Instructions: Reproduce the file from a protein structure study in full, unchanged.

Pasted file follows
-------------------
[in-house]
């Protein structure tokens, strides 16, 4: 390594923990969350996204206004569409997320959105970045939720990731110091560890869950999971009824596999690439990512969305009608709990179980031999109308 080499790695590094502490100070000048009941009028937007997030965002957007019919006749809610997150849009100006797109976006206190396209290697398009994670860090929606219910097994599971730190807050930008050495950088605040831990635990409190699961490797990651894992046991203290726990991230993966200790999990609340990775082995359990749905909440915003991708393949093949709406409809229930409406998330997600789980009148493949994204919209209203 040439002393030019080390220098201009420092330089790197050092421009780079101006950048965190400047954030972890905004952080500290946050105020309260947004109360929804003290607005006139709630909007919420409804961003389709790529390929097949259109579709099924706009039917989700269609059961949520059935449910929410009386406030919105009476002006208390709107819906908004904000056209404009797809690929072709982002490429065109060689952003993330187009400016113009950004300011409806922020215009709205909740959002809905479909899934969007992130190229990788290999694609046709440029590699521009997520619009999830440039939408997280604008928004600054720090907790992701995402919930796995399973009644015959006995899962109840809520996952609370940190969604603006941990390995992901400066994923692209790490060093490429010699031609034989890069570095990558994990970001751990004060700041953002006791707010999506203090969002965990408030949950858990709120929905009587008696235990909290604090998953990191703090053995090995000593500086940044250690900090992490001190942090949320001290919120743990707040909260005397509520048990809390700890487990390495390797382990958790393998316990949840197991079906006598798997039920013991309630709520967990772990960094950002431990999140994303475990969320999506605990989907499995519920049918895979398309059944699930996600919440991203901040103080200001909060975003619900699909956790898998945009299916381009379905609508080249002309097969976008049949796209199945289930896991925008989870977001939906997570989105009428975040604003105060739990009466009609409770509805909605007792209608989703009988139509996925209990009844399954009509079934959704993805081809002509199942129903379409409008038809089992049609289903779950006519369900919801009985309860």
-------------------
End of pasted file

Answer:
[in-house]
């Protein structure tokens, strides 16, 4: 390594923990969350996204206004569409997320959105970045939720990731110091560890869950999971009824596999690439990512969305009608709990179980031999109308 080499790695590094502490100070000048009941009028937007997030965002957007019919006749809610997150849009100006797109976006206190396209290697398009994670860090929606219910097994599971730190807050930008050495950088605040831990635990409190699961490797990651894992046991203290726990991230993966200790999990609340990775082995359990749905909440915003991708393949093949709406409809229930409406998330997600789980009148493949994204919209209203 040439002393030019080390220098201009420092330089790197050092421009780079101006950048965190400047954030972890905004952080500290946050105020309260947004109360929804003290607005006139709630909007919420409804961003389709790529390929097949259109579709099924706009039917989700269609059961949520059935449910929410009386406030919105009476002006208390709107819906908004904000056209404009797809690929072709982002490429065109060689952003993330187009400016113009950004300011409806922020215009709205909740959002809905479909899934969007992130190229990788290999694609046709440029590699521009997520619009999830440039939408997280604008928004600054720090907790992701995402919930796995399973009644015959006995899962109840809520996952609370940190969604603006941990390995992901400066994923692209790490060093490429010699031609034989890069570095990558994990970001751990004060700041953002006791707010999506203090969002965990408030949950858990709120929905009587008696235990909290604090998953990191703090053995090995000593500086940044250690900090992490001190942090949320001290919120743990707040909260005397509520048990809390700890487990390495390797382990958790393998316990949840197991079906006598798997039920013991309630709520967990772990960094950002431990999140994303475990969320999506605990989907499995519920049918895979398309059944699930996600919440991203901040103080200001909060975003619900699909956790898998945009299916381009379905609508080249002309097969976008049949796209199945289930896991925008989870977001939906997570989105009428975040604003105060739990009466009609409770509805909605007792209608989703009988139509996925209990009844399954009509079934959704993805081809002509199942129903379409409008038809089992049609289903779950006519369900919801009985309860």